"As soon as you figure out what bear or animal she loves," she said, "buy two more of it. Keep them in the closet and rotate them. You never want to face the ramifications of a missing lovey."
Somewhere around six or seven months old E developed a small interest in a brown bear. Luckily he was a Gund and I quickly bought two more. She lost interest in that bear very quickly. I gave his backups away as gifts. Several months after that, she loved a certain gray elephant. It was the chewableness of his trunk that got her through her canine-teeth teething. Determined to succeed at lovey-maintenance as well as lovey-insurance-policy maintenance, I tracked down two "new with tag" doppeltrunkers and put them in the closet. She cut her teeth and never looked at the elephant again.
I never believed in loveys again. My girls each have proven to be serially monogamous lovey lovers. E has obstinately insisted on sleeping in various phases with assorted animals, certain blankies, the proof of purchase from a My Little Pony, the tiny hairbrush from a My Little Pony, a rock she found on the ground, a two-inch soft letter "E" that came from a baby shape-sorting toy, and an old burp cloth that she says is her kids' blanket. L has taken her anteater into her crib, the matryoshka doll that is supposed to live on her shelf, different books. Sometimes she has to fall asleep hugging her milk cup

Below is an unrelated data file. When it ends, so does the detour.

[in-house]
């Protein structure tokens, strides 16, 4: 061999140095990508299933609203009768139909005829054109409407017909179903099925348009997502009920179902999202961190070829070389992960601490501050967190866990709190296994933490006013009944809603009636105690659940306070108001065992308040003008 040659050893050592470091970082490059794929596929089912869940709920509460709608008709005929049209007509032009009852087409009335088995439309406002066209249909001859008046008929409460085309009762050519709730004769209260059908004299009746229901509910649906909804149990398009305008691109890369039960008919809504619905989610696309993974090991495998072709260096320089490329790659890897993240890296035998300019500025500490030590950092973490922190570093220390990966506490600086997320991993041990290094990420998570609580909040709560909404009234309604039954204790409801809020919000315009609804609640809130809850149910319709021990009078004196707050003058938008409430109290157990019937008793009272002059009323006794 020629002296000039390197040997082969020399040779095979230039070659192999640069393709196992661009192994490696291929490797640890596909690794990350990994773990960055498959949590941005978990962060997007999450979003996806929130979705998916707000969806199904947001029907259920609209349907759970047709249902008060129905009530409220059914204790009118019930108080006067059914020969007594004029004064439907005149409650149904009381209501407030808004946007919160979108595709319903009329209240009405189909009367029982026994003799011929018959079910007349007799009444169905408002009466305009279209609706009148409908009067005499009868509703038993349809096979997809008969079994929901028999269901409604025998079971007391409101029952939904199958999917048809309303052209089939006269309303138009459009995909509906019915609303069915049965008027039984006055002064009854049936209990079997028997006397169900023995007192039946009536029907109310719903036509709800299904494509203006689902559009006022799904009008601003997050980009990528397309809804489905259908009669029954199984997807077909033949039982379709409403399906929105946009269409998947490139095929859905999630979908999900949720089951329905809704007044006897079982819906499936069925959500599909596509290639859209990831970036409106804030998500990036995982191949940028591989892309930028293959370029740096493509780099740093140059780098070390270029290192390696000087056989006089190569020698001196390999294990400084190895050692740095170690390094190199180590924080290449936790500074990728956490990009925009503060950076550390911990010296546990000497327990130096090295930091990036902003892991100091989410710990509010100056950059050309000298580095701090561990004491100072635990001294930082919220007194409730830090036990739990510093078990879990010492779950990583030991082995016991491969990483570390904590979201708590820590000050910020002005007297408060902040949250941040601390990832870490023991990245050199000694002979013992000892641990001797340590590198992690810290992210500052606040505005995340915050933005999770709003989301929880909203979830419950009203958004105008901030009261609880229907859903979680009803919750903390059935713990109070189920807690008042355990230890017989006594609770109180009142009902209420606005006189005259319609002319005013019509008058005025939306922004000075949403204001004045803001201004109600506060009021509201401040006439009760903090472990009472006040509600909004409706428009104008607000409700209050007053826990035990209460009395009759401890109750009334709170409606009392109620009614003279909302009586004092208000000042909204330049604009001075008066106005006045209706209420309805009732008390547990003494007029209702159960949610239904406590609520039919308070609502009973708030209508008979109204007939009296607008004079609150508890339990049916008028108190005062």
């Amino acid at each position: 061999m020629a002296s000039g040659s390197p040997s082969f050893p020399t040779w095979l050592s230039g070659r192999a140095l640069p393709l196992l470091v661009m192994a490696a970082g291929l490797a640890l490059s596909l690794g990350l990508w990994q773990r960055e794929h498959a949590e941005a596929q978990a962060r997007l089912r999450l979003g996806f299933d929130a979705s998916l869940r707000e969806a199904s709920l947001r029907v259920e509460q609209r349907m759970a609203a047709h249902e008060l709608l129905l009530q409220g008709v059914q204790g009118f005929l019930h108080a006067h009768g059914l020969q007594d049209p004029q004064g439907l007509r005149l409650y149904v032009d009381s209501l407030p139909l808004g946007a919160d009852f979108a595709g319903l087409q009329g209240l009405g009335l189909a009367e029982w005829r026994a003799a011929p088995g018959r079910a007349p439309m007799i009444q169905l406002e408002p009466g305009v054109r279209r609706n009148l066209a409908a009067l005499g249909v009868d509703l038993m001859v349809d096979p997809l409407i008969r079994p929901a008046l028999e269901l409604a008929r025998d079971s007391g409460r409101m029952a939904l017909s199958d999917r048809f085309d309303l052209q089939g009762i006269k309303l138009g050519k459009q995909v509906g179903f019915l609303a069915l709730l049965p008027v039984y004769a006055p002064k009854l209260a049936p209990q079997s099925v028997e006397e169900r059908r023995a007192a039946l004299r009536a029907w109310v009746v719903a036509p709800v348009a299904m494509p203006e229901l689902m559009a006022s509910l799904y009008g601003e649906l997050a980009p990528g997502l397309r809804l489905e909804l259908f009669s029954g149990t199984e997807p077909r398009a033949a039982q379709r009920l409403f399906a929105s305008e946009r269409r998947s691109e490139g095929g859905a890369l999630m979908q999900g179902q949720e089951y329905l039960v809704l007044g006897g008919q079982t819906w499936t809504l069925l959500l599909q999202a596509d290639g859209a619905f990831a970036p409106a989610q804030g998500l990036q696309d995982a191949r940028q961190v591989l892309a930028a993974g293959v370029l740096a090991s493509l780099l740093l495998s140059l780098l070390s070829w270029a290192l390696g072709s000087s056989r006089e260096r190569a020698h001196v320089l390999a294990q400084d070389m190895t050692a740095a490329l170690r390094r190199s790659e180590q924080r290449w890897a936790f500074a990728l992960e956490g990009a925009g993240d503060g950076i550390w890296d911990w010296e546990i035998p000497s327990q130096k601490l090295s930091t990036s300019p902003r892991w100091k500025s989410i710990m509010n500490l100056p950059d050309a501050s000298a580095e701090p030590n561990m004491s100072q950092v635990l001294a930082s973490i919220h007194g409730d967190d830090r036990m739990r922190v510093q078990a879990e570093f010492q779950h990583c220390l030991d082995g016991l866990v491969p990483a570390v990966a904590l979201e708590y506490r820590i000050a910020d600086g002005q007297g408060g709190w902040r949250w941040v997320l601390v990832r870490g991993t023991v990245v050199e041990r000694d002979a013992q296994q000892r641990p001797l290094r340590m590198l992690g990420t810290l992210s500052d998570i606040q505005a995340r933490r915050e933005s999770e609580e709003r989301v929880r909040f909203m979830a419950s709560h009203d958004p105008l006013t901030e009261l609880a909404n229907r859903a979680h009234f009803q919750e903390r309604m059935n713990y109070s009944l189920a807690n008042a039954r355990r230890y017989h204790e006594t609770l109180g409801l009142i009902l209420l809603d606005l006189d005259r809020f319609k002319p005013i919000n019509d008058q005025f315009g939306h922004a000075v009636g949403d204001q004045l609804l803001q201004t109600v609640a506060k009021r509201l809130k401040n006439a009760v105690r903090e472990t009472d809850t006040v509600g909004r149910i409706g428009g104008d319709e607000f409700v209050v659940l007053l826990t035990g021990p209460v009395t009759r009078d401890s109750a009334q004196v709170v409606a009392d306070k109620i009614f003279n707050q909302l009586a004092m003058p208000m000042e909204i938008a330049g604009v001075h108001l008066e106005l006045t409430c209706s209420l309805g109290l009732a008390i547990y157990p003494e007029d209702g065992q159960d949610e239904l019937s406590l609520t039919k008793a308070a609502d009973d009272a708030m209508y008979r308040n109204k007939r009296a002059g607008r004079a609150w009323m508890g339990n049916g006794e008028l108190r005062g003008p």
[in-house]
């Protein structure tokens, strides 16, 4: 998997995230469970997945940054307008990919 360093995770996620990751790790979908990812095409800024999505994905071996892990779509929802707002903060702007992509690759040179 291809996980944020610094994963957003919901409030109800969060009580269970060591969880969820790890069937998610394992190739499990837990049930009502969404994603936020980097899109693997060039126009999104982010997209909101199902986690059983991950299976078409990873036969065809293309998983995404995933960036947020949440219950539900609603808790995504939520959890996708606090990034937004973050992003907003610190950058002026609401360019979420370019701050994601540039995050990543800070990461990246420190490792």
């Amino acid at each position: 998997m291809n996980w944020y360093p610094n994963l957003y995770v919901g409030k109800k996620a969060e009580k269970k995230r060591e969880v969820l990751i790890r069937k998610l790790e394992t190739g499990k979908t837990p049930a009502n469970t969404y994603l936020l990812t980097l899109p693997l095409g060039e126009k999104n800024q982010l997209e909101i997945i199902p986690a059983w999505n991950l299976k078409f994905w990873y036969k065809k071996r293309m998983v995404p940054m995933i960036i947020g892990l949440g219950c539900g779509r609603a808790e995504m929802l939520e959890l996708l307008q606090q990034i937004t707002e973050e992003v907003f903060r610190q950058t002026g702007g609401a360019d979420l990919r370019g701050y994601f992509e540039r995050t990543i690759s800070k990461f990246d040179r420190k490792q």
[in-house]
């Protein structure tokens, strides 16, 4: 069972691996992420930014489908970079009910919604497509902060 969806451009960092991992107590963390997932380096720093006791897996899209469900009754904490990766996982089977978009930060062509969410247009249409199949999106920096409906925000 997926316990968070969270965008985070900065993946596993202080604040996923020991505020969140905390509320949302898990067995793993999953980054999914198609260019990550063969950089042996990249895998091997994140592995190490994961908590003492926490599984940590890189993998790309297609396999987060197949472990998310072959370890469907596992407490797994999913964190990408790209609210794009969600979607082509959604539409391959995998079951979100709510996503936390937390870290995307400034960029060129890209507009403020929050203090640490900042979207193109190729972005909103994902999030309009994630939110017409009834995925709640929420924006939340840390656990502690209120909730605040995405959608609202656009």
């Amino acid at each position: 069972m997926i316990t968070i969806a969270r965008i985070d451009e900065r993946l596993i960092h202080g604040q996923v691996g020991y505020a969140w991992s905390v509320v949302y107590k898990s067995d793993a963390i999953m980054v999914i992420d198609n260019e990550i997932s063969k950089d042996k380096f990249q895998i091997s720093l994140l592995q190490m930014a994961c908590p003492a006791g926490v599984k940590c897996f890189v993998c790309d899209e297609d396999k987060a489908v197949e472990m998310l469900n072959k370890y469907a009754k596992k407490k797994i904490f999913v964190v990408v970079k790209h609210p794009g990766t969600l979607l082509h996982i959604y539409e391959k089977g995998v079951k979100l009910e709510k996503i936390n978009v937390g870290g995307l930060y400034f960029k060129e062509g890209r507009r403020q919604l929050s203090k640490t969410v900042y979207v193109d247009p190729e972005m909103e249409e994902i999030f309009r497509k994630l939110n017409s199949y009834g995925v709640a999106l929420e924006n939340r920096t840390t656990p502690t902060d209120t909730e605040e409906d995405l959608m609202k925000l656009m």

She hugs her sunglasses as she falls asleep.
She puts them on and takes them off several times before she'll fall asleep, and she clutches them until her fist relaxes. When she wakes up in the middle of the night she wants a pat on the back from her daddy but also her sunglasses back in her grasp.
Yesterday morning she woke up at some inappropriate hour and declared herself ready to begin the day. I don't know what time it was but no light whatsoever was peeking through the curtains. She called for her daddy to get her out of her crib and when he did, she came running into our bedroom. Uppy! UPPY! she demanded on my side of the bed. I said good morning to her, asked her if she had any hugs or kisses for me, asked her if she wanted to snuggle. She wouldn't respond until she got up on the bed, crawled across me and plopped herself in the middle of our pillows. She unfurled her sunglasses from her left hand and in a near-black room only the most faintly illuminated by the 4-watt glow of the hallway bathroom's nightlight, she put them on her face. Only then would she talk to me: hi, Mommy!
Good morning, my adorable little weirdo.